Avoiding underinsurance: The key to accurate values
Nonetheless, at If, we highly recommend on-site visits, though we acknowledge the value of desktop analysis to be a valuable starting point. If the desktop appraisal indicates that the values are accurate, then further analysis might not be considered necessary. However, if the desktop appraisal shows that there is a significant gap between the estimated and the actual values, then we strongly recommend conducting a full on-site appraisal.”
A common misconception is...
“Something we see quite often is that values are registered with the purchase price, which can sometimes be 10-15 years old. The actual value should always be calculated as the replacement value as of today. The biggest challenge relates to companies with large, heavy and often old machinery. Such machinery would probably, following a loss, be replaced with a very different piece of equipment performing similar operations and therefore it is difficult to estimate the replacement value in advance.
Replacement values for buildings are in general much more straightforward as this is more standardised, but there can be a variation between countries due to labour costs and the costs of building materials, amongst other things,” Martin-Vivaldi adds.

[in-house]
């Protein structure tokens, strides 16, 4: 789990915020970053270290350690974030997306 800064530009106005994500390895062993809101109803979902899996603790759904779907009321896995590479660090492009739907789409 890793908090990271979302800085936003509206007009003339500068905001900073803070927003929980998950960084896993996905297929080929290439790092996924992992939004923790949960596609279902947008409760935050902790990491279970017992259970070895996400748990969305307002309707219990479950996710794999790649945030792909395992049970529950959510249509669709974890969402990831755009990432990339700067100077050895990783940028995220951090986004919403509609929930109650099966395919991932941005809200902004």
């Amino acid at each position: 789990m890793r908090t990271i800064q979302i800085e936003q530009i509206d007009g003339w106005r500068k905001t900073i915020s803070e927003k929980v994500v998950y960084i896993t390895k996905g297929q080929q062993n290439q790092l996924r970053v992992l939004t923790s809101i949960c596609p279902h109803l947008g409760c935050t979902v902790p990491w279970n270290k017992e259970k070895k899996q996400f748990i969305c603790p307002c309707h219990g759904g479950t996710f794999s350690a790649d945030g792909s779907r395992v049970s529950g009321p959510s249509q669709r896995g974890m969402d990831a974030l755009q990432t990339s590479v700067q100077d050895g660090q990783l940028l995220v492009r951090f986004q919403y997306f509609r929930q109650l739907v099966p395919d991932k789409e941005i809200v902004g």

Underinsuring Business Interruption
“Looking beyond property and assets, we also see a significant number of companies and organisations that have insufficient Business Interruption (BI) cover. Calculating BI values is an area where we can support our clients based on our extensive data and existing expertise in this field.
At If, we have a very experienced Business Interruption Competence Centre who have developed the tools required to support BI assessment. The knowledge and research that comes from the BI Competence Centre is of high value to us but is also an excellent resource for our clients. Having this expertise in-house makes it possible for us to secure our clients’ business, by ensuring full compensation during the time it takes to rebuild and get back into business following a business interruption loss.,” states Martin-Vivaldi.
Following a fire you find out that you are underinsured – then what?
“For many years, as an insurance company we have been rather generous when issuing leeway clauses. This refers to incidents where even though there is a case of underinsurance, the clause protects the client with an additional 20%, or another maximum, to match the actual values. Looking ahead, however, I am sure that the focus will be on getting the values accurately insured first and foremost, as such allowances will be much more restrictive going forward.
I envisage that there will be fewer leeway clauses issued due to an increasingly number of underinsurance cases year on year. Ultimately, we are looking to have accurate values that will bring security to a company and minimise the risk of business interruption. So, understanding the correct values of raw materials, replacing business critical equipment and rebuilding damaged electrical installations or systems is going to be increasingly important,” concludes Martin-Vivaldi.